Whenipress | Part 1 - How to create great software

Last updated 03/07/2020

Why did I create a JavaScript package for key bindings, and what is the key to great software?

If you've never heard of whenipress, here is a link: https://github.com/lukeraymonddowning/whenipress.

In future articles, I'll dive into how to make the most of whenipress. But in this article, I wanted to answer the 'why', not the 'how'. There are many developers in the world who really want to start creating open source packages but have no idea what to create. Others feel they're not good enough to create them. Still others think that they don't have time to maintain them.

If you're one of those people, hopefully this article will help you to realise that anybody can create great open source packages.

Stage 1: Inspiration

The best packages are inspired. They could be inspired by your own findings. They could be inspired by another package. They could be inspired by a comment somebody else has made. The latter was the case for whenipress.

Whilst browsing a subreddit, I saw a question that caught my attention: "Is it possible to create keybindings for key combinations in JavaScript?" That seems like a fair question, no? If you want to add keyboard shortcuts to your webapp, you'd need this functionality. If you were creating a JS game, you'd need this functionality. If you're creating custom JS components, accessibility requires you to have this functionality.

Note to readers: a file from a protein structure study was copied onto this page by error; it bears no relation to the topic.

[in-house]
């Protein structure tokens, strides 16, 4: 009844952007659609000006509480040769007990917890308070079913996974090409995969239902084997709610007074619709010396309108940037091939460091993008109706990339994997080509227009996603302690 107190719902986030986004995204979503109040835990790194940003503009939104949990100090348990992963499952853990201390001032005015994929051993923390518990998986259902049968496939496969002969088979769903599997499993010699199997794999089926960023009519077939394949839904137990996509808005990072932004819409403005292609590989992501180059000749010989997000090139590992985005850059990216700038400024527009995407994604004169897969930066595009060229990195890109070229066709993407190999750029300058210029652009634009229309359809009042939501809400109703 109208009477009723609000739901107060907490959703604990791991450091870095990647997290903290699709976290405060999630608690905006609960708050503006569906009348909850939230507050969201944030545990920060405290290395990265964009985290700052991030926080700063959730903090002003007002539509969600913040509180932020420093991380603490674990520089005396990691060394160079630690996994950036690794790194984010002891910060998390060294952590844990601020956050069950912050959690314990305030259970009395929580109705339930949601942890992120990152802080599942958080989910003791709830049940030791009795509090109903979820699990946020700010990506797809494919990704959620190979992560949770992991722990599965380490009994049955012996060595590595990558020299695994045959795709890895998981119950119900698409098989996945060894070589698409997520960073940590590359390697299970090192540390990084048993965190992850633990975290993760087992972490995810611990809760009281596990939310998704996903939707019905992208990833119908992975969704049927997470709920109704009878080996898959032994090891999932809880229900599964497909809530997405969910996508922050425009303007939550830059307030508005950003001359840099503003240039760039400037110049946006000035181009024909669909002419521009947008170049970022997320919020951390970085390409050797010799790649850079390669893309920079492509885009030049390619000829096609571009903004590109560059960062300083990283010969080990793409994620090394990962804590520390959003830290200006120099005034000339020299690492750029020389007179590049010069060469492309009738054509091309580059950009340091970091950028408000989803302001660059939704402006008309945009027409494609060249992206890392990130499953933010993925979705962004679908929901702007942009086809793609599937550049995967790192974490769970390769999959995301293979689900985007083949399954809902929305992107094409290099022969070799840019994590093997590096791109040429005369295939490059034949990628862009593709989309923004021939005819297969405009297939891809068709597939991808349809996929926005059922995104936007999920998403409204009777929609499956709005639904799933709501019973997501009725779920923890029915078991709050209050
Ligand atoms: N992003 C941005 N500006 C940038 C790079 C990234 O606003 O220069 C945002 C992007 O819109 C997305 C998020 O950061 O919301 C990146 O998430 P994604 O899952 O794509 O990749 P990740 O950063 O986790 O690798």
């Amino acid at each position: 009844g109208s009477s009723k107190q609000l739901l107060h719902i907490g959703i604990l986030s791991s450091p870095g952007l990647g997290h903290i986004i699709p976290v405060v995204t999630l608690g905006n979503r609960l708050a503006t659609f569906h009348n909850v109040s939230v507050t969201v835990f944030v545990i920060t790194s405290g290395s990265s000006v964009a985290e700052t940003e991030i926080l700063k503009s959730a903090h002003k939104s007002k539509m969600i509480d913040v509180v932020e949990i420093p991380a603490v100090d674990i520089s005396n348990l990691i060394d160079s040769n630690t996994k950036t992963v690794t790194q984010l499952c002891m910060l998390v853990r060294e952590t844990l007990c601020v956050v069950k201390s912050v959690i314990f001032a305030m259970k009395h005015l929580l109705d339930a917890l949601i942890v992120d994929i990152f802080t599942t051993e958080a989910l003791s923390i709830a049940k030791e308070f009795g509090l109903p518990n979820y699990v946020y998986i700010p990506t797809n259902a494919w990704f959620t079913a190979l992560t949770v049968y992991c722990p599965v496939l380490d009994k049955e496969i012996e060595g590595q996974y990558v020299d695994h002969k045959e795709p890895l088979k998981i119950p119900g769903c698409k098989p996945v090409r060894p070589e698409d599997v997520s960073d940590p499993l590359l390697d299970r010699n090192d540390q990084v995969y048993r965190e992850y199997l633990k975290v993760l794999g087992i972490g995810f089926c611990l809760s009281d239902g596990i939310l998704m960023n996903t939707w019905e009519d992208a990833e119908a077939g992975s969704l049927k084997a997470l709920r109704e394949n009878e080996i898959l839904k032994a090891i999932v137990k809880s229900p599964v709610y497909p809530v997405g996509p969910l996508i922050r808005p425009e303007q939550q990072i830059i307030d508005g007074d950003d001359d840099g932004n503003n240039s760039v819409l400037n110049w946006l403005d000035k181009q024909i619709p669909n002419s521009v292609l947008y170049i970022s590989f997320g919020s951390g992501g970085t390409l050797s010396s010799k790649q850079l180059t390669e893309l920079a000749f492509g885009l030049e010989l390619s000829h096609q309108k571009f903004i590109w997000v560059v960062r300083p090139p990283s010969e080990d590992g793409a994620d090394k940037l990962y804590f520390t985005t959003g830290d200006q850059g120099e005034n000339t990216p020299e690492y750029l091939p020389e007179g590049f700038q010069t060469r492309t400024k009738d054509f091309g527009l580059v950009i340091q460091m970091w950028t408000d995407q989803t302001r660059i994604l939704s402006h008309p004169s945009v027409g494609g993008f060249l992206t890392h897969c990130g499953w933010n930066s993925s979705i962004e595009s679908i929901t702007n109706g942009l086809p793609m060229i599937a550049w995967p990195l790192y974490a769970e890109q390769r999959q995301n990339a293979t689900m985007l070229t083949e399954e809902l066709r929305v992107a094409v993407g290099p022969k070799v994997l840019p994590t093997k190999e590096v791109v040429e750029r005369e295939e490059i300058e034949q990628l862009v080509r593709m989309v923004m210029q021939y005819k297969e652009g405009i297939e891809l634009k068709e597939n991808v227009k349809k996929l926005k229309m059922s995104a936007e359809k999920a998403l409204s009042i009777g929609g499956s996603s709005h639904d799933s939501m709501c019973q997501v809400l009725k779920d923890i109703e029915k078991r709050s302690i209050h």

The top answer made me sad: "Yes its possible. You just need to track and record all keys pressed on a keydown listener and stop tracking them on a keyup listener. Then you'll need to compare your keys being pressed to the keys you want pressed."

I'm not saying that it is difficult to create this functionality. What I am saying is that nobody who is not required to put keybindings into their application is going to bother to put the effort in to do this, because we all have better things to do.

The result, sadly, is that most applications on the web have little to no support for the keyboard. That just isn't proper. So it was time to do something about it.

Stage 2: Unique Selling Point

Believe it or not, I'm not the first person to think this. There are packages out there that will do this already. Primarily: Mousetrap. Mousetrap is a brilliant package. It has over 10,000 stars on Github. It would be easy to look at Moustrap and reason that there is no point to building another package that performs as similar task.

Just stop and think about that though. If everybody thought that way, the world would be a very different place. Monopolies would be the norm, not the exception. Many of the tools we use everyday as developers came about thanks to people who realised that there was possible a better way of doing something that had already been done before.

But how can I compete against something as popular as Mousetrap? Simple: I need a Unique Selling Point. I need something that makes my product clever, or unique, or interesting. Interesting enough that people are willing to give it a try. In the case of whenipress, my USP was the syntax.

Stage 3: Creating the perfect syntax

The name whenipress came from my scratch file. If you don't know what a scratch file is, its basically a file that you intend to dispose of that allows you mess about in. I use them all the time for deciding on my public API. Here's my little secret: write out your flow in full English. For whenipress, it would look something like this: